Question Video: Forming and Solving Linear Inequalities Using Information about Points and Lines in Relation to Circles Mathematics

A line 𝐿 intersects a circle with center 𝑀. Point 𝐴 lies on 𝐿 and is inside the circle. If the radius of the circle is 8 cm, line segment 𝑀𝐴 βŠ₯ 𝐿, and we set 𝑀𝐴 = (3π‘₯ βˆ’ 5) cm, in what interval does the value of π‘₯ belong?

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Video Transcript

A line 𝐿 intersects a circle with center 𝑀. Point 𝐴 lies on 𝐿 and is inside the circle. If the radius of the circle is eight centimeters, line segment 𝑀𝐴 is perpendicular to 𝐿, and we set 𝑀𝐴 equal to three π‘₯ minus five centimeters, in what interval does the value of π‘₯ belong?

There’s an awful lot of information going on here. So let’s begin by sketching out what we know about the line and the circle. We have a circle with center 𝑀. The radius of the circle is eight centimeters. And we remember that the radius is a line segment that joins the center of the circle to any point on its circumference. We then have a line that intersects the circle. We’re told that a point 𝐴 lies on that line such that 𝑀𝐴 is perpendicular to the line itself as shown on the diagram. And we’re told that 𝑀𝐴 equals three π‘₯ minus five centimeters. And we’re looking to find a range of values for π‘₯. So let’s think about what we know about the diagram we have.

First, we can deduce that line segment 𝑀𝐴 must be less than eight centimeters. This is because the radius of the circle is eight centimeters. And so, if we continue line segment 𝑀𝐴 to join a point on the circumference of the circle, we have the radius. And this is longer than line segment 𝑀𝐴. Since 𝑀𝐴 is defined to be three π‘₯ minus five, then we can form an inequality by replacing 𝑀𝐴 with this expression: three π‘₯ minus five is less than eight.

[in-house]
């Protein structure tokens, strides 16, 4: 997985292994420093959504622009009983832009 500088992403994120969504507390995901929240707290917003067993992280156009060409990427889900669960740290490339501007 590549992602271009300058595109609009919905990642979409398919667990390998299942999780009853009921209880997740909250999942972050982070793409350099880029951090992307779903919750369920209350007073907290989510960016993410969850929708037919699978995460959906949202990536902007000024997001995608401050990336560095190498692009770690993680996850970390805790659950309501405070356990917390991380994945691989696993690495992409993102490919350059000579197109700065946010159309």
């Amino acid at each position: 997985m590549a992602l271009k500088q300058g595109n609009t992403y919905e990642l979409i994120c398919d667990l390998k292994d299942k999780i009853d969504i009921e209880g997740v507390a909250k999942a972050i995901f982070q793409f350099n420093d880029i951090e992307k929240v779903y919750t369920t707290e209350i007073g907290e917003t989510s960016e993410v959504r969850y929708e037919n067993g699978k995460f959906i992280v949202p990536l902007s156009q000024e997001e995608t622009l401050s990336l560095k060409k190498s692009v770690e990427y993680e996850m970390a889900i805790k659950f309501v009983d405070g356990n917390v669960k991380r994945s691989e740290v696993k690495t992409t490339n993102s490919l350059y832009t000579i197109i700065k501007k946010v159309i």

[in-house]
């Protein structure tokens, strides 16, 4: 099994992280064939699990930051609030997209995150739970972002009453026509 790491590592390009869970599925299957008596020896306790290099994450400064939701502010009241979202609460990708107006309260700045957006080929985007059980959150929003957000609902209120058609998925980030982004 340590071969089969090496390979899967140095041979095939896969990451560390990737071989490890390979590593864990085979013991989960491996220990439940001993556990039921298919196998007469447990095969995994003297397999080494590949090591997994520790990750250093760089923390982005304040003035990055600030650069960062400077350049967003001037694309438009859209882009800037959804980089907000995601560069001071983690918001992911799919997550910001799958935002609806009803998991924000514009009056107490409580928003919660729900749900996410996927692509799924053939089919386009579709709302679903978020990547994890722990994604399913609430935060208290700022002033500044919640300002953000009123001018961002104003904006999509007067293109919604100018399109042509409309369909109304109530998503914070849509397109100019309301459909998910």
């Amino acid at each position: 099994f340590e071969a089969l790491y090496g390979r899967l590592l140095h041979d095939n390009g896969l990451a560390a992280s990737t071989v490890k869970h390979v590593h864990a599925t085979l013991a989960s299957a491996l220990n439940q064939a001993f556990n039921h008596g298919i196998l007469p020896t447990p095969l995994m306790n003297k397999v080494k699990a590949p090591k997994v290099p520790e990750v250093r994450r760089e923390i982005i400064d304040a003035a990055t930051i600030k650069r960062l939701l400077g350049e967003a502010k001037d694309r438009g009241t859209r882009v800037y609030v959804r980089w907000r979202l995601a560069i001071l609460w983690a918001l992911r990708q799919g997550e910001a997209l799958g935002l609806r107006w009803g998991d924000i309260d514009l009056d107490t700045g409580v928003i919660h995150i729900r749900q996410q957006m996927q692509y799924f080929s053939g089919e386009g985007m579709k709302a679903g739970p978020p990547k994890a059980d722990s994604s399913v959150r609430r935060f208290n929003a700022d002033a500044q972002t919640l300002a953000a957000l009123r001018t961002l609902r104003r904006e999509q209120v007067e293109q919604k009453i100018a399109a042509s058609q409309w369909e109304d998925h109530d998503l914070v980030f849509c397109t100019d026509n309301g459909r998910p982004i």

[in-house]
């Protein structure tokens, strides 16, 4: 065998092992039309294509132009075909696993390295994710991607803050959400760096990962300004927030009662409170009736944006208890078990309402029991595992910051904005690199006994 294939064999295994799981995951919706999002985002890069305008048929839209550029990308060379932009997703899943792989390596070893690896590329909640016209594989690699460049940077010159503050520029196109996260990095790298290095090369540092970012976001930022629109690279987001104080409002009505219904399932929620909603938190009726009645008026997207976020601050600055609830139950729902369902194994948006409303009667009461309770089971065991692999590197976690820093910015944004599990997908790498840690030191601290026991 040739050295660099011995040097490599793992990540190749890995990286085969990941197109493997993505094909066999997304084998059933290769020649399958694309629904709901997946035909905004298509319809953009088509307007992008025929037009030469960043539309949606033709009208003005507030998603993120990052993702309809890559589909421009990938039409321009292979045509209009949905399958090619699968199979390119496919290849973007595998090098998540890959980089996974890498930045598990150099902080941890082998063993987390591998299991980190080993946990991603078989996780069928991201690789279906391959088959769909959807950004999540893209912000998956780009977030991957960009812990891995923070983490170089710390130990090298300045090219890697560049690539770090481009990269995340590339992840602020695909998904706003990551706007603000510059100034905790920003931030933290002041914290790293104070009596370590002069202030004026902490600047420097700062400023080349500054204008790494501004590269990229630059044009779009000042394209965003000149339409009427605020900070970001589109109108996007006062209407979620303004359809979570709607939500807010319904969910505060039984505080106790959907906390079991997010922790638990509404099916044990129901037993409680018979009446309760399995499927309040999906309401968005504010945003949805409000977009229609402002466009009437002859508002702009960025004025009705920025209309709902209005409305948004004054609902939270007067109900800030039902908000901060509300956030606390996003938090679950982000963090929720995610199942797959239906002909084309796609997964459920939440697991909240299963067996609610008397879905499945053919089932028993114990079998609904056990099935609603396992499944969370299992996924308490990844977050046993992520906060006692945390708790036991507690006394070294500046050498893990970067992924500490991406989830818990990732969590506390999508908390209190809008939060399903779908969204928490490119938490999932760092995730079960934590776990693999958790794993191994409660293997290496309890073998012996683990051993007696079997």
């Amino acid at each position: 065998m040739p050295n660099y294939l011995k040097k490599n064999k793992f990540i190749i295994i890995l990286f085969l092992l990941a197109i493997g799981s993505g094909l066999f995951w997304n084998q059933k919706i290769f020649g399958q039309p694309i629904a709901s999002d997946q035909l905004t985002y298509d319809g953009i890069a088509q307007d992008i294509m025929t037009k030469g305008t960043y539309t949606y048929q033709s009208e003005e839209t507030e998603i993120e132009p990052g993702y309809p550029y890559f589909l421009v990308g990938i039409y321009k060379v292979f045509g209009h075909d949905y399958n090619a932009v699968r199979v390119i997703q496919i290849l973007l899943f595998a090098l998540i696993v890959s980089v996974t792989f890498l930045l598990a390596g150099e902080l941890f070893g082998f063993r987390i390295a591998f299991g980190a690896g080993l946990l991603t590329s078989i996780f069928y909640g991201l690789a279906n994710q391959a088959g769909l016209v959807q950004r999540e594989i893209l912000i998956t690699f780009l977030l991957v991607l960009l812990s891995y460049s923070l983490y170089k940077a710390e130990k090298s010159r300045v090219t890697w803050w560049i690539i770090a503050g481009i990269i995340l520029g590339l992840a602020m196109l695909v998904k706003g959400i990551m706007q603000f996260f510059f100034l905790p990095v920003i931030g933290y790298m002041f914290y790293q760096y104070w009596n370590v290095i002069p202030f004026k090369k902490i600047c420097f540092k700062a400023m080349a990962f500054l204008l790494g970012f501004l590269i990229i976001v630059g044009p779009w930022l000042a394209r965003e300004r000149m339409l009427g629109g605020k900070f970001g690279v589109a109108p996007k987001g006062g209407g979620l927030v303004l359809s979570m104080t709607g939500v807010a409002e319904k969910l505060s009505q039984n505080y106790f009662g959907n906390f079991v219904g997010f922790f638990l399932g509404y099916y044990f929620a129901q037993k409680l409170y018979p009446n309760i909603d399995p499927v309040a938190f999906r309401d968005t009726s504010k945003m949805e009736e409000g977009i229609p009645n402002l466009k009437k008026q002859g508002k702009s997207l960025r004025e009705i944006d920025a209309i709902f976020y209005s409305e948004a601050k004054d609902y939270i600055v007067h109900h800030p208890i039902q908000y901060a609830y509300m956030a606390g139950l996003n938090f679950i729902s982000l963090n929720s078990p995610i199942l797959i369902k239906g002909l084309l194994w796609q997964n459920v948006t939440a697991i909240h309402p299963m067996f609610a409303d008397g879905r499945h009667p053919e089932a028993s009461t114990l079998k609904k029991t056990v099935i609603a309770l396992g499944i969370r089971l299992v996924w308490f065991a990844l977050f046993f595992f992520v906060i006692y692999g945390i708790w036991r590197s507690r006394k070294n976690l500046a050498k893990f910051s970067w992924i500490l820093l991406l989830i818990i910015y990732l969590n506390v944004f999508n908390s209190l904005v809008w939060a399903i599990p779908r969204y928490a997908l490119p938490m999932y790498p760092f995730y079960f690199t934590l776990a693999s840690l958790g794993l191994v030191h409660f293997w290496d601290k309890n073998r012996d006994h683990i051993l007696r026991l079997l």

To find one of the bounds of our interval for π‘₯ then, let’s solve this inequality. We add five to both sides. And that gives us three π‘₯ is less than 13. Next, we divide through by three. And that gives us π‘₯ is less than 13 over three. So, in fact, that gives us the upper bound of the interval in which π‘₯ belongs. It must be less than 13 over three.

But what do we know about the lower bound? Well, we can deduce that 𝑀𝐴 must be greater than zero. If 𝑀𝐴 was equal to zero, for instance, it would not be a line; it’d simply be a point in space. And 𝑀𝐴 is a length, so it can’t be negative. So we need to solve an inequality by replacing 𝑀𝐴 with three π‘₯ minus five. That’s three π‘₯ minus five is greater than zero. This time, we’re going to add five to both sides. And that gives us three π‘₯ is greater than five. Next, we divide through by three and we get π‘₯ is greater than five-thirds.

And so, we have a lower and upper bound for the interval in which π‘₯ belongs. We could represent this using inequality notation as shown, π‘₯ is greater than five-thirds and less than thirteen thirds. Or we can use set notation. π‘₯ lies in the open interval from five-thirds to thirteen thirds.

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